December 12, 2014 — Read the week's best commentaries from bloggers at ACLU, RH Reality Check and more.
CRIMINALIZING PREGNANCY: "What's Next? Prosecuting a Pregnant Woman for Working Full Time?" Alexa Kolbi-Molinas, American Civil Liberties Union's "Blog of Rights": After Tennessee resident Lacey Weld's prison sentence for committing drug-related crimes was enhanced because she was pregnant, the American Civil Liberties Union joined an amicus "brief filed by the National Advocates for Pregnant Women, on behalf of leading constitutional, medical, and public health experts, asking the Sixth Circuit Court of Appeals to reverse the decision to punish Ms. Weld for her pregnancy," Kolbi-Molinas writes. Kolbi-Molinas notes that ACLU has "also asked Attorney General [Eric] Holder to renounce the federal prosecutor in Tennessee's actions and ensure that no other federal prosecutor takes this position in the future." Criminalizing pregnancy is "flatly unconstitutional [and] it's dangerous for women, families, and babies," she writes, adding, "Those really concerned with the welfare of women and babies would do well to make sure pregnant women struggling with addiction have better access to health care, not use them as examples to further their own private or political gain" (Kolbi-Molinas, "Blog of Rights," American Civil Liberties Union, 12/11).
ABORTION CARE: "Study of Over 50,000 Abortion Patients Finds Low Complication Rate," Andrea Grimes, RH Reality Check: Researchers involved in a new study demonstrating the safety of abortion have noted that the findings "cal[l] into question many conservative lawmakers' claims that requiring legal abortion care be provided in ambulatory surgical centers, or requiring abortion-providing doctors to have hospital admitting privileges, would increase the safety [of] the procedure," Grimes writes. She notes that the study found that "'major complications' after legal abortion care are extremely rare, and that overall, legal abortion care has a 'very low complication rate.'" Grimes adds that while antiabortion-rights lawmakers in several states have expressed safety concerns to advance abortion restrictions, the study's "researchers warned ... that the shuttering of abortion providers as a result of these more stringent laws could put those who need abortion care in danger, forcing them to travel longer distances to access legal abortion care or attempt illegal pregnancy terminations at home" (Grimes, RH Reality Check, 12/9).
ADOLESCENT HEALTH: "Where are All the LGBTQ-Inclusive Sex Ed Books?" Christen McCurdy, RH Reality Check: "Too often, sex education materials meant to explain the 'basics' to kids are not written with a broader understanding of what those basics are," McCurdy writes, noting that this absence "is particularly evident considering the dearth of books describing reproduction, puberty, and sexuality in a way that acknowledges -- implicitly or explicitly -- LGBTQ identities." According to McCurdy, roughly 9% "of teenagers identify as gay, lesbian, bisexual, transgender or questioning" and "as many as six million" U.S. residents "have an LGBT-identified parent," but adolescents have "few options" for sex education materials that include such individuals. "The puberty guide I'd like to see would describe the process of growing up using a variety of authors and voices with a variety of experiences and gender identities," she writes (McCurdy, RH Reality Check, 12/10).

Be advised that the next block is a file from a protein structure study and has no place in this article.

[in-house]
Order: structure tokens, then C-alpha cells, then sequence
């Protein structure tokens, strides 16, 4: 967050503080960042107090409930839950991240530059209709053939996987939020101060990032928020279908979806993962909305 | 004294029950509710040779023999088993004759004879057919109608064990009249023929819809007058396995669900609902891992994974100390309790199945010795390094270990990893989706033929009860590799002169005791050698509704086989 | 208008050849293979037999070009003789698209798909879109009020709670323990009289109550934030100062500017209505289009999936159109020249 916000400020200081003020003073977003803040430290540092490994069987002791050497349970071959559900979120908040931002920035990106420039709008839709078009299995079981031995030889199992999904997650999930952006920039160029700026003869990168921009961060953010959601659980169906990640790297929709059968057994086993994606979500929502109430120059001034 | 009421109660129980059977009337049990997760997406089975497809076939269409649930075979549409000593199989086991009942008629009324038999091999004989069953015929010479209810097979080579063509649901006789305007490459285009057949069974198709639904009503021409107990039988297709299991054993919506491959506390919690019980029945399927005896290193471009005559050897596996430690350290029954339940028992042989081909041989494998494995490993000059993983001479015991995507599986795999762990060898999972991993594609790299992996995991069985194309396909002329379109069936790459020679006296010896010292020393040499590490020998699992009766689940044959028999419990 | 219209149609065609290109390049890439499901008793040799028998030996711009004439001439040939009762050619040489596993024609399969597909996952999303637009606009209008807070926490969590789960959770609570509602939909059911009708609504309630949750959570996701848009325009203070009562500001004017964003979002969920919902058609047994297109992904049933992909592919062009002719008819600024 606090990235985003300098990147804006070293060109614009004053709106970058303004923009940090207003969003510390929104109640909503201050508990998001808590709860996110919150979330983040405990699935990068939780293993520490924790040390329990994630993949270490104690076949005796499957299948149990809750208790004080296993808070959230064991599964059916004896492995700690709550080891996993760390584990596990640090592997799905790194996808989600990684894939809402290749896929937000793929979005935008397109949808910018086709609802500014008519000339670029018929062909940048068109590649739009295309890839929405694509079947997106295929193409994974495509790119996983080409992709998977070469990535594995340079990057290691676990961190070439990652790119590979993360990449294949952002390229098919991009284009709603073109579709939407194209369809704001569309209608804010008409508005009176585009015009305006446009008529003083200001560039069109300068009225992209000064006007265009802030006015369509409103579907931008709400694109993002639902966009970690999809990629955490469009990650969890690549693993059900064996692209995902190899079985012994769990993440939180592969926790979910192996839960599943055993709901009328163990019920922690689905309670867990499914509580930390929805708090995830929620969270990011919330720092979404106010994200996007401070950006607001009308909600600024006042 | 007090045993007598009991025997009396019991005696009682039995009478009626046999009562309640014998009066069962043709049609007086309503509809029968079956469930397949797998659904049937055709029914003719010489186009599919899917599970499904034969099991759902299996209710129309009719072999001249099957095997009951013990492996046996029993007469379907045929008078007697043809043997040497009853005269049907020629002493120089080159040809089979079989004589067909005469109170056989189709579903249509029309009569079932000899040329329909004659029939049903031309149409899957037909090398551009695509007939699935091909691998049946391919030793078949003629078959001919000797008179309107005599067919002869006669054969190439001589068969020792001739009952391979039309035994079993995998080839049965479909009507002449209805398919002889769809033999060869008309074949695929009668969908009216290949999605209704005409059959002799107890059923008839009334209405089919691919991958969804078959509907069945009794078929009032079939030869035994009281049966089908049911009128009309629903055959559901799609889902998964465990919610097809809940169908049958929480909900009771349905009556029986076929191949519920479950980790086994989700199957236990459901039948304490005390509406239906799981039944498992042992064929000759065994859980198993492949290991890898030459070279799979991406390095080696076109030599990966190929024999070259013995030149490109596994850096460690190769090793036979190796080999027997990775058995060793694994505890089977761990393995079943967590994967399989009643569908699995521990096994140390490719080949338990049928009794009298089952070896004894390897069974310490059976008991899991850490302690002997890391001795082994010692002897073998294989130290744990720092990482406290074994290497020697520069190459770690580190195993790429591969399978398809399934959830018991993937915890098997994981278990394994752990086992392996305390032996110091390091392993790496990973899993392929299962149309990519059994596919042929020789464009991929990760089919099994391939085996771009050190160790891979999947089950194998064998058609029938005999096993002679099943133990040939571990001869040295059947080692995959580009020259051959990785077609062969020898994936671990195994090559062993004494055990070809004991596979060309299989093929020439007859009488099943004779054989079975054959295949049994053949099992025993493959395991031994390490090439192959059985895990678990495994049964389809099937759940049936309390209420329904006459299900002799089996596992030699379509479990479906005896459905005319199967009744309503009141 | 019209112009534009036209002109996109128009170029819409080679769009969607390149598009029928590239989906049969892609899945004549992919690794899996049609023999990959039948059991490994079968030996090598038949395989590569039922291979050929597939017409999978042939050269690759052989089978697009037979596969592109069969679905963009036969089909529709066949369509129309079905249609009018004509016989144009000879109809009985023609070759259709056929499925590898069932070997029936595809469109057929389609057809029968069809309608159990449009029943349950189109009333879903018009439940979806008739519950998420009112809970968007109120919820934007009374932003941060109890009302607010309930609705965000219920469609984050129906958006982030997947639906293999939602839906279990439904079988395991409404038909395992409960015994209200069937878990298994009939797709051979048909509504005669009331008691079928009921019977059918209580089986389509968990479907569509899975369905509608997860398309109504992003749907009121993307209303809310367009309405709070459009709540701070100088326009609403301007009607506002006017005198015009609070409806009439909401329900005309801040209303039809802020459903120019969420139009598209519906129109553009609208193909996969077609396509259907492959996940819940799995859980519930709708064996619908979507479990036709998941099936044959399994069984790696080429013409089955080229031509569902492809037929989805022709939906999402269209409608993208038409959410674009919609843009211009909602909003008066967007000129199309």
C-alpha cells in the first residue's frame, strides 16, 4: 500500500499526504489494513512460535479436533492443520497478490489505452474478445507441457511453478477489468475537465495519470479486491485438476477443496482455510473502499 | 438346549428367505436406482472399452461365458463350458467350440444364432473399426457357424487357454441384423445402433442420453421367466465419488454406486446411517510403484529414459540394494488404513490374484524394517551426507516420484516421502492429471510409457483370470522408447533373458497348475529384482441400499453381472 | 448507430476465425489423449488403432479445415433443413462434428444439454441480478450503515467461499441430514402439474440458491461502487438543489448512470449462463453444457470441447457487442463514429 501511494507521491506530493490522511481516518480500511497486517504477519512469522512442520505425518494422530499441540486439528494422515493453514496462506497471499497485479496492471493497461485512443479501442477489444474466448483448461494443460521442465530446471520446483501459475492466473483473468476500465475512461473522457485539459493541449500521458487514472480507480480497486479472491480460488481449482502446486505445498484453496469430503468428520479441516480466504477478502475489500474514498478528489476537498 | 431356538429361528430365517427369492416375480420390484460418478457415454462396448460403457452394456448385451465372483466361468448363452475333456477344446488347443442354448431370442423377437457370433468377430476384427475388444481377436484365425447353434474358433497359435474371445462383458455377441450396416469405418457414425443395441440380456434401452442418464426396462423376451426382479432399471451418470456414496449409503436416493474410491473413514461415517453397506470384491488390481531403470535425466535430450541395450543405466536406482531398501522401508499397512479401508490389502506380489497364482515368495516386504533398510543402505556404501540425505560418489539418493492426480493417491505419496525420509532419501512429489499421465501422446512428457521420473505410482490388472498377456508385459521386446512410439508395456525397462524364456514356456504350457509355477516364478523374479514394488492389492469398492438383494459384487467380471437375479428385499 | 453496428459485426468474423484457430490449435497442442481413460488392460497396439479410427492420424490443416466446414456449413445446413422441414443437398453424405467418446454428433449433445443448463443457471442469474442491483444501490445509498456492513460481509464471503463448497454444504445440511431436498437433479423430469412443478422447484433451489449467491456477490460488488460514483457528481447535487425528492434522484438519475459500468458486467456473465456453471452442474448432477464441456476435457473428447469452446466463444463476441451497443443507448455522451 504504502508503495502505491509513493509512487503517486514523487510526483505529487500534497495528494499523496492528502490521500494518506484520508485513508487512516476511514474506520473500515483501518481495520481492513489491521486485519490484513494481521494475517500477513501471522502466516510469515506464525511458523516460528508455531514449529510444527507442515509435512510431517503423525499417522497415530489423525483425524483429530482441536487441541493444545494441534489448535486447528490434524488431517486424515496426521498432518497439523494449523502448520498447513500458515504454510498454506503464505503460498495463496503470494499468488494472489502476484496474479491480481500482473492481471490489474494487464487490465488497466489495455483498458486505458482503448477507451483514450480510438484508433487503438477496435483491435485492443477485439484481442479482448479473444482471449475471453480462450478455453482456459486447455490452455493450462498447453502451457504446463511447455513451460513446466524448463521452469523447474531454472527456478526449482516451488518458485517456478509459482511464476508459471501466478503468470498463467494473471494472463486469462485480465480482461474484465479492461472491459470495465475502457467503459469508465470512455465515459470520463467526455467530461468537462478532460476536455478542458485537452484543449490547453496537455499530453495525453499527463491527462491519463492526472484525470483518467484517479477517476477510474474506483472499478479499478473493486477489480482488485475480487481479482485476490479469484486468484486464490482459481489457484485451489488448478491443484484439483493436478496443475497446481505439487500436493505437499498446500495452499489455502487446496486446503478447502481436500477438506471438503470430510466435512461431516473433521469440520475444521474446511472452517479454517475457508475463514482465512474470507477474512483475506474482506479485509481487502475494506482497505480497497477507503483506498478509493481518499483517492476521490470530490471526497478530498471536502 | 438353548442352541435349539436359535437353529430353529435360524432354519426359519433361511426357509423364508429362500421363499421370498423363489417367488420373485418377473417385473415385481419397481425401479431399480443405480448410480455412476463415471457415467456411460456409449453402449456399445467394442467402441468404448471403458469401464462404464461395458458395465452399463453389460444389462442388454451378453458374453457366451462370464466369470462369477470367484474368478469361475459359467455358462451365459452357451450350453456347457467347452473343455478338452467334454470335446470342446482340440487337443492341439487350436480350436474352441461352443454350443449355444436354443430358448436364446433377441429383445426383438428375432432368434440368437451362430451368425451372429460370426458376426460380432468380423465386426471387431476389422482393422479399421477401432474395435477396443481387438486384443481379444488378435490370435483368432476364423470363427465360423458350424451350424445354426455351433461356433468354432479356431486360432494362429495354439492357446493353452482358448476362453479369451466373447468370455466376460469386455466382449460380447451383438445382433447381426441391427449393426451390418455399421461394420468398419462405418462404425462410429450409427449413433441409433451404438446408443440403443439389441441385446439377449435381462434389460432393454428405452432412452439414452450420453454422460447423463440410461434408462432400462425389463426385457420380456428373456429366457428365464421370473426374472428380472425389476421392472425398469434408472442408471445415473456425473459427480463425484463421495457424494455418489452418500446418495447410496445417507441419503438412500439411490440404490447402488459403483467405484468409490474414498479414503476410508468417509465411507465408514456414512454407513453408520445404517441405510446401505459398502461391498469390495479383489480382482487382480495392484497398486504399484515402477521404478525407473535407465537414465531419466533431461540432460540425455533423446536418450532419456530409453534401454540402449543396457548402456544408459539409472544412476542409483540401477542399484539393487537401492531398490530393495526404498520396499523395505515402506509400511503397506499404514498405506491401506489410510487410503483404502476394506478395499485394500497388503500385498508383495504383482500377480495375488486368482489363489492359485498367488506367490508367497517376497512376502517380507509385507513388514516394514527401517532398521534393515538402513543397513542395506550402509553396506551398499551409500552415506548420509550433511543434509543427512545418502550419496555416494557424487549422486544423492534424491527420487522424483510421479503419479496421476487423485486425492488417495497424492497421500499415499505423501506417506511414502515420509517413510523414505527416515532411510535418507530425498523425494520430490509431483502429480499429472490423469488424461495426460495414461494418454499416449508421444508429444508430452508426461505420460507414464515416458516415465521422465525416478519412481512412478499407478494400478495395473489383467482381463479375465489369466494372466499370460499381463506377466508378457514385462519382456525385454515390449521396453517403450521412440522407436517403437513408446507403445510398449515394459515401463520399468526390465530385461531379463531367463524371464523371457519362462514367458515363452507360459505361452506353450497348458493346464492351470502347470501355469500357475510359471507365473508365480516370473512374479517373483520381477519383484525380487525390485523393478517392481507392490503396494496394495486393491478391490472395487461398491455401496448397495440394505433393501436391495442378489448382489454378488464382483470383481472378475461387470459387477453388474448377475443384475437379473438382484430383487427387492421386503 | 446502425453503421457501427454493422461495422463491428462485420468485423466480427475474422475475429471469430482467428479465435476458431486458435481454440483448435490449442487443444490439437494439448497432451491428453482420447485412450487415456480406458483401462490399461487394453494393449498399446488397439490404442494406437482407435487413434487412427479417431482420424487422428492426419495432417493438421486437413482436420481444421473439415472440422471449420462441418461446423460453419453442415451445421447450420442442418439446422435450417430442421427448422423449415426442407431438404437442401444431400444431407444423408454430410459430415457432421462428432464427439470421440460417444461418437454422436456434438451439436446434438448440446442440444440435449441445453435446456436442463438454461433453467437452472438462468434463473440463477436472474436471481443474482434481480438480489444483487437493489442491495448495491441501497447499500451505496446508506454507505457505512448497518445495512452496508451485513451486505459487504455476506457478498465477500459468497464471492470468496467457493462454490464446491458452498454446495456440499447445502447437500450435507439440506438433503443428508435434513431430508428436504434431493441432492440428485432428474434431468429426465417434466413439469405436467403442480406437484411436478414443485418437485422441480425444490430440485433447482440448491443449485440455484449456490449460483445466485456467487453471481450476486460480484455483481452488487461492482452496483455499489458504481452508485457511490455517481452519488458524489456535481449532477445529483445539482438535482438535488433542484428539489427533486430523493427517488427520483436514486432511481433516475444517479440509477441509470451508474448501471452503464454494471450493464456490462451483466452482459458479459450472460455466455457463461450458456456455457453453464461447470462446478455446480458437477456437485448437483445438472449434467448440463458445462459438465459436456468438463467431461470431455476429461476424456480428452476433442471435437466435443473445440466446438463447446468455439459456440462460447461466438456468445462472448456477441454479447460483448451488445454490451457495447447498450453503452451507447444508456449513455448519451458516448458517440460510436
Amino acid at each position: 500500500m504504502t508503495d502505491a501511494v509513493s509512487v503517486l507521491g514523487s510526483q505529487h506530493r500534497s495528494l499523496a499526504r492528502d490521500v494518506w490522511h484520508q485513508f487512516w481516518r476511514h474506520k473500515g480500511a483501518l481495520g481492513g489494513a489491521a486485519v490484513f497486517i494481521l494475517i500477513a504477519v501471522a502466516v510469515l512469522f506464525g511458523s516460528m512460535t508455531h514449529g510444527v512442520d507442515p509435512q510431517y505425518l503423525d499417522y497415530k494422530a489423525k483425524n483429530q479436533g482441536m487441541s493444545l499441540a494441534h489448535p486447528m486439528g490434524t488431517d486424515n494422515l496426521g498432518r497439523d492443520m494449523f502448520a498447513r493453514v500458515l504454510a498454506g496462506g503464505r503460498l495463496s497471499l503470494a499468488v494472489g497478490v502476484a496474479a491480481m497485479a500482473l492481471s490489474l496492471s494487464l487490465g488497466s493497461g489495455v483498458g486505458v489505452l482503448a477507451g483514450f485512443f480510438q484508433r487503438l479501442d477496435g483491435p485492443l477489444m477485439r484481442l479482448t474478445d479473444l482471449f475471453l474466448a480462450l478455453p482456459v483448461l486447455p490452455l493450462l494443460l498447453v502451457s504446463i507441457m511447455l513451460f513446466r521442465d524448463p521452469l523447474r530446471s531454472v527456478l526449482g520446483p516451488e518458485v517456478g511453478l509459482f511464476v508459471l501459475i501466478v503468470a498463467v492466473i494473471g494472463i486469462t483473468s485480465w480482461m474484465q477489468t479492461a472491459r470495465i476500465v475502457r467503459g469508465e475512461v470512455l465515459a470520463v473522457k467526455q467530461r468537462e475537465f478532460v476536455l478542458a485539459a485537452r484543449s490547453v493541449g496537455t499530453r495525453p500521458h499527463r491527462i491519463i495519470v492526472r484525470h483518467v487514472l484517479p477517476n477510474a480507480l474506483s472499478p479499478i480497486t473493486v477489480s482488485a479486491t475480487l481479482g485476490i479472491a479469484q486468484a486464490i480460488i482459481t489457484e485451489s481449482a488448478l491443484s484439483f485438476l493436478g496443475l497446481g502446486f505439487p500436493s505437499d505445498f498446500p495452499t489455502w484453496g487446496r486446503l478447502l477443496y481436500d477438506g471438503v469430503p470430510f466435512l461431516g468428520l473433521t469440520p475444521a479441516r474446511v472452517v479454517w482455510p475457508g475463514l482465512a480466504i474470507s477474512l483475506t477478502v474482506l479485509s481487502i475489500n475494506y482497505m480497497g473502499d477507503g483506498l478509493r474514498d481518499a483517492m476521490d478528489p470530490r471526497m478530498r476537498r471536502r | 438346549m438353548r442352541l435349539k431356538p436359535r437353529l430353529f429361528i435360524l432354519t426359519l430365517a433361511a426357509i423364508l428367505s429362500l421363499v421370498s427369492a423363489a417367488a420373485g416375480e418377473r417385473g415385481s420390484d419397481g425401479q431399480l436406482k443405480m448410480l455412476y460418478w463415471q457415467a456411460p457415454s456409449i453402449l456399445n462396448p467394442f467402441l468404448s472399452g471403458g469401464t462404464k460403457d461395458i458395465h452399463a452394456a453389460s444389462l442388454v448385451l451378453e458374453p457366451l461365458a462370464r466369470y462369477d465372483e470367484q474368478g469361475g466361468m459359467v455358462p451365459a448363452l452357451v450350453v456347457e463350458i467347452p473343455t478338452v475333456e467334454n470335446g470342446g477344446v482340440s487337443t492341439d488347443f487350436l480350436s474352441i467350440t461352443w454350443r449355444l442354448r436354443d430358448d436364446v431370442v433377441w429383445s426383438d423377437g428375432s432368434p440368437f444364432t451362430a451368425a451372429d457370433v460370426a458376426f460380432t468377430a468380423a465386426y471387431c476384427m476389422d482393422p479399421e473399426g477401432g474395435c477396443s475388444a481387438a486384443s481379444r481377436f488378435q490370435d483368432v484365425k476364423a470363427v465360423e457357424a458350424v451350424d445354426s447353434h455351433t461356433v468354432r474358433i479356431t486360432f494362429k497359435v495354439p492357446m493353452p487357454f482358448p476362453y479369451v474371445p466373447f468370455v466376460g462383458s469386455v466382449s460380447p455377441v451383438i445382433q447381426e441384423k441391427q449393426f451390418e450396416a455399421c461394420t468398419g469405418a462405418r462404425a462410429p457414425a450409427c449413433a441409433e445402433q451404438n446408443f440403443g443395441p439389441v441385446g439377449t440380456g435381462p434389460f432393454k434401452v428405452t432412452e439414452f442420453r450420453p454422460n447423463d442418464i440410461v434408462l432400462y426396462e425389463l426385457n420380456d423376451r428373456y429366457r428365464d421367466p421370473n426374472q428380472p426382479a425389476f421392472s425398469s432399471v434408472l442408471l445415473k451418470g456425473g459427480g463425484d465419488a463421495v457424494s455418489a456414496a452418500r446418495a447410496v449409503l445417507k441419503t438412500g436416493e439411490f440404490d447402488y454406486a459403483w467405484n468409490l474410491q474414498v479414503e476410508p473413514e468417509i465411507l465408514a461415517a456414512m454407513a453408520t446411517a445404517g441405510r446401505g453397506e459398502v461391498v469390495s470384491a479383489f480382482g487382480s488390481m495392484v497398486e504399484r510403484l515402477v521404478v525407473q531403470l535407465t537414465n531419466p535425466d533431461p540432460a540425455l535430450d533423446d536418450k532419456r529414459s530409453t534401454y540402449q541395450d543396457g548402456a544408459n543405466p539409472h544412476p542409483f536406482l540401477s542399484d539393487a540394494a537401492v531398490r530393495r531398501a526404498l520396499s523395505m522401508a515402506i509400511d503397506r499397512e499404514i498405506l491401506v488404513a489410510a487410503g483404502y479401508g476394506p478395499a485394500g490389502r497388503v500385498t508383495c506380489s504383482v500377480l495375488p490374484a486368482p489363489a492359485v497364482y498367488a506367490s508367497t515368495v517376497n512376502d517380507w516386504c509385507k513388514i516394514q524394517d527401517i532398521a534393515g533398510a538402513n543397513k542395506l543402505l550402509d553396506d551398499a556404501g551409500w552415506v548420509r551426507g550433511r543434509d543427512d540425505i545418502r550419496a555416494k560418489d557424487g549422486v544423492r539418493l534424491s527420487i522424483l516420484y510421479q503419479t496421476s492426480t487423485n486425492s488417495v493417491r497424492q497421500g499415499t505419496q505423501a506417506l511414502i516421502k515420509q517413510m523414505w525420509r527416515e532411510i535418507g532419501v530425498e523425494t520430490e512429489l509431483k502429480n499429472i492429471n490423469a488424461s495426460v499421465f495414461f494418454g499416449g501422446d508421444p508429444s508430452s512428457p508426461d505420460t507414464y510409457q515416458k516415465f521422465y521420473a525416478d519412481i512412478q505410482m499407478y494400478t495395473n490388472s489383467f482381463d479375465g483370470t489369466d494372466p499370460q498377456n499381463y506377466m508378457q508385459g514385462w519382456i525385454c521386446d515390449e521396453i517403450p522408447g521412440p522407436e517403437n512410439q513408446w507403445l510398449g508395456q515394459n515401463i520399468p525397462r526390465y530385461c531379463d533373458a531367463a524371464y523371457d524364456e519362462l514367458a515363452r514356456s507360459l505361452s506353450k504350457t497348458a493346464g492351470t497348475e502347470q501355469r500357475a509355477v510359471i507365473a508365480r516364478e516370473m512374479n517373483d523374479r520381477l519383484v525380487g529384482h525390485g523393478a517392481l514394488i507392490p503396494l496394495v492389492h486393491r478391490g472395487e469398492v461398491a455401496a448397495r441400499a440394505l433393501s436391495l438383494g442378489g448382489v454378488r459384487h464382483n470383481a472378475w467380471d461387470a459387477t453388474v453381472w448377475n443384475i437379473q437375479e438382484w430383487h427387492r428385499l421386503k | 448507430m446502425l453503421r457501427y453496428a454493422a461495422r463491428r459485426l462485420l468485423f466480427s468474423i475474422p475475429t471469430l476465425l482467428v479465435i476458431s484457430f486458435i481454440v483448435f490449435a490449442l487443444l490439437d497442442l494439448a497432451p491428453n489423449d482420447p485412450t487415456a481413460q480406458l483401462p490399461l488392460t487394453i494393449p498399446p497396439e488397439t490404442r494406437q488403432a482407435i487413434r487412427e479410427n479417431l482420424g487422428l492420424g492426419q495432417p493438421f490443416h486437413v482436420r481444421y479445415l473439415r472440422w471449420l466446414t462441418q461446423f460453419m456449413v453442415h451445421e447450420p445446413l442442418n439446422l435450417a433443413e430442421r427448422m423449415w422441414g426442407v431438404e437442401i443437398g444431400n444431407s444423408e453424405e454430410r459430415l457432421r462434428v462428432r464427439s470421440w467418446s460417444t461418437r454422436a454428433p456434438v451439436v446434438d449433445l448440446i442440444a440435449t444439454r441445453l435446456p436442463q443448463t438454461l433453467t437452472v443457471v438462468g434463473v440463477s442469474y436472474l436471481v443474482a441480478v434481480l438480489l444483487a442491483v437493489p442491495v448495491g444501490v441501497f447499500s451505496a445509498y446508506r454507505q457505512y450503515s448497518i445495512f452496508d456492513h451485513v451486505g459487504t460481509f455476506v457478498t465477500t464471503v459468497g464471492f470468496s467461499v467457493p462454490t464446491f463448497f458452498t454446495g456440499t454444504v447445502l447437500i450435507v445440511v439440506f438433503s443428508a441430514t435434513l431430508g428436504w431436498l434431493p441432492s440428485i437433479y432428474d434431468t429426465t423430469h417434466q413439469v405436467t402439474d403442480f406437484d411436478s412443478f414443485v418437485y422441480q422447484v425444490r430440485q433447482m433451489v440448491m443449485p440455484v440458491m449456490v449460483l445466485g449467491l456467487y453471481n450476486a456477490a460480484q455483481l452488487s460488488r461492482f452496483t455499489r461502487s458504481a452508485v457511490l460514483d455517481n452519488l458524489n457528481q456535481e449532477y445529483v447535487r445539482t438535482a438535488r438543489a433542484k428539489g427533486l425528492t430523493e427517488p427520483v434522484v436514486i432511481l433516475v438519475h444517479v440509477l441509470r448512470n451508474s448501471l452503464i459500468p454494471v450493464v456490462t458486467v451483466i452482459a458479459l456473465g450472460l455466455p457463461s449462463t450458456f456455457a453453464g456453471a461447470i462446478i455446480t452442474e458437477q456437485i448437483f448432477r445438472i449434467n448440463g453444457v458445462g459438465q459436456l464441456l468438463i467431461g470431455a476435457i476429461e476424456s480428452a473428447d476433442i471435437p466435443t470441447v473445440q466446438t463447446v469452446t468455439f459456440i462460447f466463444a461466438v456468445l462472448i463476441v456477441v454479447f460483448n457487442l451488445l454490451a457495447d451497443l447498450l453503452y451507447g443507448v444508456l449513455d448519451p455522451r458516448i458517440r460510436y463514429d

CONTRACEPTION: "The Rise of the IUD," Tara Culp-Ressler, Center for American Progress' "ThinkProgress": While long-acting reversible contraceptives have "historically been one of the least popular" forms of birth control, a new CDC report shows the trend "may be slowly changing," with the rate of women opting for intrauterine devices and hormonal implants increasing from 3.8% between 2006 and 2010 to 7.2% between 2011 and 2013, writes Culp-Ressler. According to Culp-Ressler, the uptick is linked to several factors, including changing physician practices and attitudes, policy changes such as the federal contraceptive coverage rules, and studies that "repeatedly confirmed that IUDs are safe for younger women." However, she notes that despite increased use, IUDs still are controversial because of "[r]ight-wing religious groups" that "claim that IUDs are a form of abortion, even though there's no scientific evidence to back that up" (Culp-Ressler, "ThinkProgress," Center for American Progress, 12/11).
ABORTION RESTRICTIONS: "Anti-Abortion Laws Are Expected To Get Even Worse in the New Year," Culp-Ressler, Center for American Progress' "ThinkProgress": After the 2014 elections "handed significant victories to abortion opponents," state legislators have begun planning "harsher restrictions" to propose in 2015, Culp-Ressler writes, noting that states that "have already managed to heavily restrict" access to abortion "will likely double down on their agenda, making their existing anti-choice laws even tougher." For example, she notes that states that already impose mandatory counseling requirements could "tighten their laws so that women are required to make an in-person trip to the clinic," rather than receiving the information over the phone, before an abortion, while states that have imposed "strict building code standards could increase the pressure even further" by enacting admitting privileges requirements (Culp-Ressler, "ThinkProgress," Center for American Progress, 12/10).
What others are saying about abortion restrictions:
~ "States Facilitate Abortion Disinformation," David Grimes, Huffington Post blogs.